If your IT company uses the cloud for backup purposes, you’ll want to know:

  • How secure is their cloud backup solution?
  • Is their backup hosted on a public or private cloud server?
  • If they use a public cloud, will they consider using a private cloud for your backups?
  • If your data won’t get backed up in the cloud, where are the backups getting stored?

Furthermore, check the service agreement to make sure a disaster recovery plan comes standard. If it’s not mentioned in the agreement, ask to have it added.

A comprehensive and detailed disaster recovery plan must be included so that when disaster strikes your business, you’ll know you’ll have immediate access to your backups and a recovery plan that will get you back online quickly.

6. Policy Development & Implementation

IT isn’t just about technology. It’s also about how it’s used and how it is maintained. Over time, your business will change, and so will your IT infrastructure. As it does, those old policies will need to be re-written and updated, or new ones will need to be created, especially if your industry has mandatory compliance regulations.

Make sure to request that any and all new or updated documentation covers security, data monitoring, and BYOD. Policy creation and updates to current literature needs to be defined in the managed services agreement.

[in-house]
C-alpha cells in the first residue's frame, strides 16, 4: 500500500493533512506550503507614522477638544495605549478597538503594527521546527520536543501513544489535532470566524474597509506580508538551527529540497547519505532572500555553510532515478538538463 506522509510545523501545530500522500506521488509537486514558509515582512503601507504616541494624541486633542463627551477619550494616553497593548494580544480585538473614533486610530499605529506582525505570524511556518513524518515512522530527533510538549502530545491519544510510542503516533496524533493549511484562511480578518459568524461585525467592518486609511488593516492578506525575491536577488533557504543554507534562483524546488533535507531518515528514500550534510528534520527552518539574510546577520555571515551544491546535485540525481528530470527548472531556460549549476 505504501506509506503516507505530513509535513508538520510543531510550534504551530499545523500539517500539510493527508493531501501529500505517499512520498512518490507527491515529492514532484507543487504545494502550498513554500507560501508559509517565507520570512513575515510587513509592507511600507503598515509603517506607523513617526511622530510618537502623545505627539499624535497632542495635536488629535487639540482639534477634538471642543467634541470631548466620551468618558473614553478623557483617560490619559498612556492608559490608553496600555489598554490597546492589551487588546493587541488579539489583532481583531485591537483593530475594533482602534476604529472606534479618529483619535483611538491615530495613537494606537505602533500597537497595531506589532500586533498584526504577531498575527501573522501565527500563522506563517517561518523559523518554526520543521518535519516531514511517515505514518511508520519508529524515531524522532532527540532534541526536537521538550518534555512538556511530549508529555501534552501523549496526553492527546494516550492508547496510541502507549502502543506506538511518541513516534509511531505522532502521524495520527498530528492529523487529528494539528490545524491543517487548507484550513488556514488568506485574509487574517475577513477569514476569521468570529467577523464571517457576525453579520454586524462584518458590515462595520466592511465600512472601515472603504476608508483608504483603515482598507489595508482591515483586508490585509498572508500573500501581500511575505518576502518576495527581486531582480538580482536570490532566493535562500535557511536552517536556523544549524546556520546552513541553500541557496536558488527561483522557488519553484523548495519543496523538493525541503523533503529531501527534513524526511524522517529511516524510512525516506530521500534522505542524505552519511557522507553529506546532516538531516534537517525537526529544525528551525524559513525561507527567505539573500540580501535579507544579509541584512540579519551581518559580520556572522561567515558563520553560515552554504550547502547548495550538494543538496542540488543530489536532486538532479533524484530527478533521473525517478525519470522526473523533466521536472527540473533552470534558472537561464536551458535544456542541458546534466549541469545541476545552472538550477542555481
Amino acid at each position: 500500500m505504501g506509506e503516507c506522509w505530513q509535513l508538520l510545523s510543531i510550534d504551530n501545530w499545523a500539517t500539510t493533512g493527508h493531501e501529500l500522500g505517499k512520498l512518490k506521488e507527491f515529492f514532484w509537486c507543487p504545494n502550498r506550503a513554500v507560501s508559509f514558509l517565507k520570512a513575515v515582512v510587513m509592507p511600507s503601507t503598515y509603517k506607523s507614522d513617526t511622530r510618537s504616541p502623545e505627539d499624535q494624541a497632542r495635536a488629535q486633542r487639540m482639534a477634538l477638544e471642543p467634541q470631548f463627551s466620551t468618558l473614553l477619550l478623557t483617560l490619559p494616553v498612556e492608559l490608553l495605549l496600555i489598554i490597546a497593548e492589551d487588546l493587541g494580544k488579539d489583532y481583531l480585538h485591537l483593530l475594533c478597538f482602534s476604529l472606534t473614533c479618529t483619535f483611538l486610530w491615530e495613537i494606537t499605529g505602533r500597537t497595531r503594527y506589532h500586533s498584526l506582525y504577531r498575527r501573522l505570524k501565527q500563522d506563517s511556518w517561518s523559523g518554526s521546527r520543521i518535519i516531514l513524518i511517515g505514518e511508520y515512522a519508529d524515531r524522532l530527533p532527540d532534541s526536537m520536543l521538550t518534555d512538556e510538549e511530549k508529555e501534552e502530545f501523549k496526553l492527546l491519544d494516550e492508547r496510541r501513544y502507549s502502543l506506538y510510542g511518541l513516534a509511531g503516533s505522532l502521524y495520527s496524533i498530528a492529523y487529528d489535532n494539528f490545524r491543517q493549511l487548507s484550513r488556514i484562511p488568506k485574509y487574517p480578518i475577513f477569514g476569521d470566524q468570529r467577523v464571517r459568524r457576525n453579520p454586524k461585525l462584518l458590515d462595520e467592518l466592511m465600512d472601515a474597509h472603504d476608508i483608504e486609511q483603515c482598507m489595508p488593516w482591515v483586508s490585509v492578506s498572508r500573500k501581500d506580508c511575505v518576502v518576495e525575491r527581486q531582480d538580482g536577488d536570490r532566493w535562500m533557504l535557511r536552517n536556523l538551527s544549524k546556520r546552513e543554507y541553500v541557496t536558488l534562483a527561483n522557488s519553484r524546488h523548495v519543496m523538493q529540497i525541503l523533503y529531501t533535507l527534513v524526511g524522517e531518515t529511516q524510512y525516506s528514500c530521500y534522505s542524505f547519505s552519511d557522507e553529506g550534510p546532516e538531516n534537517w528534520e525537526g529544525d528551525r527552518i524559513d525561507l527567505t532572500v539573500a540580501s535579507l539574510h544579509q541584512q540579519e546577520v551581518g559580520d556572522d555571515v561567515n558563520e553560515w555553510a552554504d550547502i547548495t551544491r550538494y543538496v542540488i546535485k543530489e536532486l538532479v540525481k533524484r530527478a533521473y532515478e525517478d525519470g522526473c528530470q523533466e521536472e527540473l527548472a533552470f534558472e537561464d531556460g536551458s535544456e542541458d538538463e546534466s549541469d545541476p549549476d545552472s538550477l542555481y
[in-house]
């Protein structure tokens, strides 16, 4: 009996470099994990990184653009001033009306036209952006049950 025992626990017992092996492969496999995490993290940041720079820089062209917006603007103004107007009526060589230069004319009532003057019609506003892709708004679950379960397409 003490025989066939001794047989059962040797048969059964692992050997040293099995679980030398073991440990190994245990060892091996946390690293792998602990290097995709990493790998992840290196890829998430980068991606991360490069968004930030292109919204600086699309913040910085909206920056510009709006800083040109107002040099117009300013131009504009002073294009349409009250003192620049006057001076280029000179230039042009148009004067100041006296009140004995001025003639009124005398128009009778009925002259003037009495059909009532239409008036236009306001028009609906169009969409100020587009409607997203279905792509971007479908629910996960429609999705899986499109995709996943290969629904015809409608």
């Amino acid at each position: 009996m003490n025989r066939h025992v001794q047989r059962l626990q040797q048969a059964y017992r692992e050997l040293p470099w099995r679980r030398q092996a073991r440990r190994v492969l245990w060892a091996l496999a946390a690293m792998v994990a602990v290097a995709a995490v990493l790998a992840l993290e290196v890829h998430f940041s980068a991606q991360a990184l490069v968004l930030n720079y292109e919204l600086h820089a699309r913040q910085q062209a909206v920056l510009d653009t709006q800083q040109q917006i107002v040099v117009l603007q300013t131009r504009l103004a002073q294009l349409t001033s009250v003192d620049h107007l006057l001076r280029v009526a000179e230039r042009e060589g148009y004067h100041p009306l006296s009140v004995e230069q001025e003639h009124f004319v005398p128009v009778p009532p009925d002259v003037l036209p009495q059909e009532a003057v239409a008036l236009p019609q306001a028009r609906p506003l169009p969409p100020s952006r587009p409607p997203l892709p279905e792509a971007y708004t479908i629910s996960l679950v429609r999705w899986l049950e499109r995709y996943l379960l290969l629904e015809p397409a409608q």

7. Termination of Service

There’s always the possibility that, after trying it out for a few months, you’ll determine that managed services aren’t the right fit for you. Maybe it’s your budget, maybe it’s your size, maybe it’s your needs – there are plenty of reasons why managed services aren’t the right call.

As there’s a possibility that you’ll have to terminate your managed service agreement, it’s best to check ahead of time what will take place. You don’t want to incur any undue penalities for canceling your contract, so make sure to verify under what conditions you (or IT company) can cancel the agreement on their end.

8. Non-Solicitation Agreement

Last but certainly not least is the non-solicitation agreement, which should protect both you and the IT company against the other’s attempts to hire each company’s employees. Make sure the IT company also agrees not to sell your information to other companies, especially when they might be seeking to establish a service agreement contract with you. Be sure to check the documentation to see if it gets included. If not stated, ask to add it.

Ask The Right Questions About Your Managed Services Agreement

If you’ve decided you’re not getting what you need (or deserve) from your current IT company, then it’s time to start looking for someone else.

In your research, make sure you ask the right questions:

  • How often is maintenance performed?
  • What is the expected level of performance?
  • What type of damage gets and doesn’t get covered?
  • Who performs the maintenance, and how do they do it?
  • Who is responsible if the equipment gets damaged during maintenance?
  • If you are assigned a dedicated technician, how can you stay in touch with them?

You can’t afford to settle when it comes to managed IT services. Do the work needed to find an IT company that will deliver everything you need to enjoy an optimal IT environment.